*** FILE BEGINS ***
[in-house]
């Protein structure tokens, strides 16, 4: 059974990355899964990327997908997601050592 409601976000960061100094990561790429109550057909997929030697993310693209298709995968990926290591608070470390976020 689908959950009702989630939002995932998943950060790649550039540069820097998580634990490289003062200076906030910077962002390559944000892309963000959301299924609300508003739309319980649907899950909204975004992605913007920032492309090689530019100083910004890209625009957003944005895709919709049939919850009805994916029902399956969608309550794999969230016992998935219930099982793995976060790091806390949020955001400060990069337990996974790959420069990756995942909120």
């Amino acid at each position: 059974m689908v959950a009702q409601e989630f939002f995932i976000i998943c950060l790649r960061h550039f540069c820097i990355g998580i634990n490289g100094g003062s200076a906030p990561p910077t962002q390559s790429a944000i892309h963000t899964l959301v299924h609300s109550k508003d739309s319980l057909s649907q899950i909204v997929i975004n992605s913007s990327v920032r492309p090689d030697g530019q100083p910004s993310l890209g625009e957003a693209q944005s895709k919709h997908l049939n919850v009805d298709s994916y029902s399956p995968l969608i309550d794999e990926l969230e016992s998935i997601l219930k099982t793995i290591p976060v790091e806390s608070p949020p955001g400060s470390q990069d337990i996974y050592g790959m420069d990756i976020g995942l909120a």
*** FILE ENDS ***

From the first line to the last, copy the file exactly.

[in-house]
């Protein structure tokens, strides 16, 4: 059974990355899964990327997908997601050592 409601976000960061100094990561790429109550057909997929030697993310693209298709995968990926290591608070470390976020 689908959950009702989630939002995932998943950060790649550039540069820097998580634990490289003062200076906030910077962002390559944000892309963000959301299924609300508003739309319980649907899950909204975004992605913007920032492309090689530019100083910004890209625009957003944005895709919709049939919850009805994916029902399956969608309550794999969230016992998935219930099982793995976060790091806390949020955001400060990069337990996974790959420069990756995942909120």
């Amino acid at each position: 059974m689908v959950a009702q409601e989630f939002f995932i976000i998943c950060l790649r960061h550039f540069c820097i990355g998580i634990n490289g100094g003062s200076a906030p990561p910077t962002q390559s790429a944000i892309h963000t899964l959301v299924h609300s109550k508003d739309s319980l057909s649907q899950i909204v997929i975004n992605s913007s990327v920032r492309p090689d030697g530019q100083p910004s993310l890209g625009e957003a693209q944005s895709k919709h997908l049939n919850v009805d298709s994916y029902s399956p995968l969608i309550d794999e990926l969230e016992s998935i997601l219930k099982t793995i290591p976060v790091e806390s608070p949020p955001g400060s470390q990069d337990i996974y050592g790959m420069d990756i976020g995942l909120a």